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What is globalisation and its impact on indian economy?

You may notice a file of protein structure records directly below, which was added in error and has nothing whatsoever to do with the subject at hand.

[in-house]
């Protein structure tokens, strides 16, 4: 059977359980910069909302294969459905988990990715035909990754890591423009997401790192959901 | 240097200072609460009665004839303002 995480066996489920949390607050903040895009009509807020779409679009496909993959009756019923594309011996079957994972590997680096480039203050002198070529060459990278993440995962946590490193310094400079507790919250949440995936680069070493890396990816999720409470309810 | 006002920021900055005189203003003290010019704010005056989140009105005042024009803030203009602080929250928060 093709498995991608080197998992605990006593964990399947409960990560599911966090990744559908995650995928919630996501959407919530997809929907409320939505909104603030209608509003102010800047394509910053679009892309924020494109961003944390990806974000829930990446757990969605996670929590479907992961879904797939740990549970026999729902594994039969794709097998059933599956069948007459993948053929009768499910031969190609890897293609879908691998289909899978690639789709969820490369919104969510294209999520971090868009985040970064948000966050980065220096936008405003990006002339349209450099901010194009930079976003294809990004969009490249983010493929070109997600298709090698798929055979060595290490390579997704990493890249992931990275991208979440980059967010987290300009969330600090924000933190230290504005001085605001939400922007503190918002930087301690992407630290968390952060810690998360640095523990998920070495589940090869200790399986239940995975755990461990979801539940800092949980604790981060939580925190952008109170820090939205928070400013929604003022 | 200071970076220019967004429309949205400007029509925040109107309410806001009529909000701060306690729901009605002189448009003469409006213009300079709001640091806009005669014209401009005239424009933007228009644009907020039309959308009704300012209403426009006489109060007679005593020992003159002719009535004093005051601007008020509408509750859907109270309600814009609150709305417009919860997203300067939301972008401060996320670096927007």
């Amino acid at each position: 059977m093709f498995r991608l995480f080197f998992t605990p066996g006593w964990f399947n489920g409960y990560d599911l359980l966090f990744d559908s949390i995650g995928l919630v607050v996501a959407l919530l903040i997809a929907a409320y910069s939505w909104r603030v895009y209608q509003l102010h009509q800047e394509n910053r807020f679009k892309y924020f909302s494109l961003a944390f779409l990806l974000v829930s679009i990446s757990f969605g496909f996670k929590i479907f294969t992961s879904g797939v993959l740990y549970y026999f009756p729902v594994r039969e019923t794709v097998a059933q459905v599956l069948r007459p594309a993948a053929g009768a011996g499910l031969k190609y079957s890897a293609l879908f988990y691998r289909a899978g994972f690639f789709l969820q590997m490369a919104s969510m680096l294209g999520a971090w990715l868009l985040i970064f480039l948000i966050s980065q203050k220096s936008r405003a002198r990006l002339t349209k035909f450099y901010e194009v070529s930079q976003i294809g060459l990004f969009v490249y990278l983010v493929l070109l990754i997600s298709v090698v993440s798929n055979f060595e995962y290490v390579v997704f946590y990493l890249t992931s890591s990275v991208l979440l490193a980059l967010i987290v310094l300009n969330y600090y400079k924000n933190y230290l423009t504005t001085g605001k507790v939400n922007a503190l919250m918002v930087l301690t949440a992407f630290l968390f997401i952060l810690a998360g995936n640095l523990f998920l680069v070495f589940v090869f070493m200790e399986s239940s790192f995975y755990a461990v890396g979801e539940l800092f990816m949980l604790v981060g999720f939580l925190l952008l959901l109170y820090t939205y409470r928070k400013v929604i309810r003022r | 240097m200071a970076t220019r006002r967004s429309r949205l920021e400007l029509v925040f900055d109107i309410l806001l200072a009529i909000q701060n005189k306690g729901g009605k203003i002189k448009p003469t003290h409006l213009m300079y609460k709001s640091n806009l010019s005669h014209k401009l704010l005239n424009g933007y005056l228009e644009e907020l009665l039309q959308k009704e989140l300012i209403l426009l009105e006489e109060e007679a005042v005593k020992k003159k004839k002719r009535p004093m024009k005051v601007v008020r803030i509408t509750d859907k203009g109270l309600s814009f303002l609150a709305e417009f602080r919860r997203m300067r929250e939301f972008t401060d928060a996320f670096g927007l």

A. First about globalisation, its meaning, dimensions, measurment and content perspectives: Globalization is the increasing interconnection of people and places as a result of advances in transport, communication, and information technologies that causes political, economic, and cultural convergenceThe word "globalization" can be traced back to 1944. The term has been used by economists since 1981; however, its concepts did not permeate popular consciousness until the later half of the 1990s. The earliest concepts and predictions of globalization were penned by an American entrepreneur-turned-minister Charles Taze Russell who first coined the term 'corporate giants' in 1897. Various social scientists have tried to demonstrate continuity between contemporary trends of globalization and earlier periods. The first era of globalization (in the fullest sense) during the 19th century was the rapid growth of international trade between the European imperial powers, the European colonies, and the United States. After World War II, globalization was restarted and was driven by major advances in technology, which led to lower trading costs.Globalization in the era since World War II was first the result of planning by economists, business interests, and politicians who recognized the costs associated with protectionism and declining international economic integration. Their work led to the Bretton Woods conference and the founding of several international institutions intended to oversee the renewed processes of globalization, promoting growth and managing adverse consequences. These were the International Bank for Reconstruction and Development (the World Bank) and the International Monetary Fund. It has been facilitated by advances in technology which have reduced the costs of trade, and trade negotiation rounds, originally under the auspices of GATT, which led to a series of agreements to remove restrictions on free trade. The Uruguay round (1984 to 1995) led to a treaty to create the World Trade Organization (WTO), to mediate trade disputes and set up a uniform platform of trading. Other bi- and multilateral trade agreements, including sections of Europe's Maastricht Treaty and the North American Free Trade Agreement (NAFTA) have also been signed in pursuit of the goal of reducing tariffs and barriers to trade. Looking specifically at economic globalization, it can be measured in different ways. These centre around the four main economic flows that characterize globalization: Goods and services, e.g. exports plus imports as a proportion of national income or per capita of population  Labour/people, e.g. net migration rates; inward or outward migration flows, weighted by population  Capital, e.g. inward or outward direct investment as a proportion of national income or per head of population  Technology, e.g. international research & development flows; proportion of populations (and rates of change thereof) using particular inventions (especially 'factor-neutral' technological advances such as the telephone, motorcar, broadband)  To what extent a nation-state or culture is globalised in a particular year has until most recently been measured employing simple proxies like flows of trade, migration, or foreign direct investment, as described above. As globalization is not only an economic phenomenon, a multivariate approach to measuring globalization is the recent index calculated by the Swiss Think tank KOF. The index measures the three main dimensions of globalization: economic, social, and political. In addition to three indices measuring these dimensions, an overall index of globalization and sub-indices referring to actual economic flows, economic restrictions, data on personal contact, data on information flows, and data on cultural proximity is calculated. Data are available on a yearly basis for 122 countries. According to the index, the world's most globalised...
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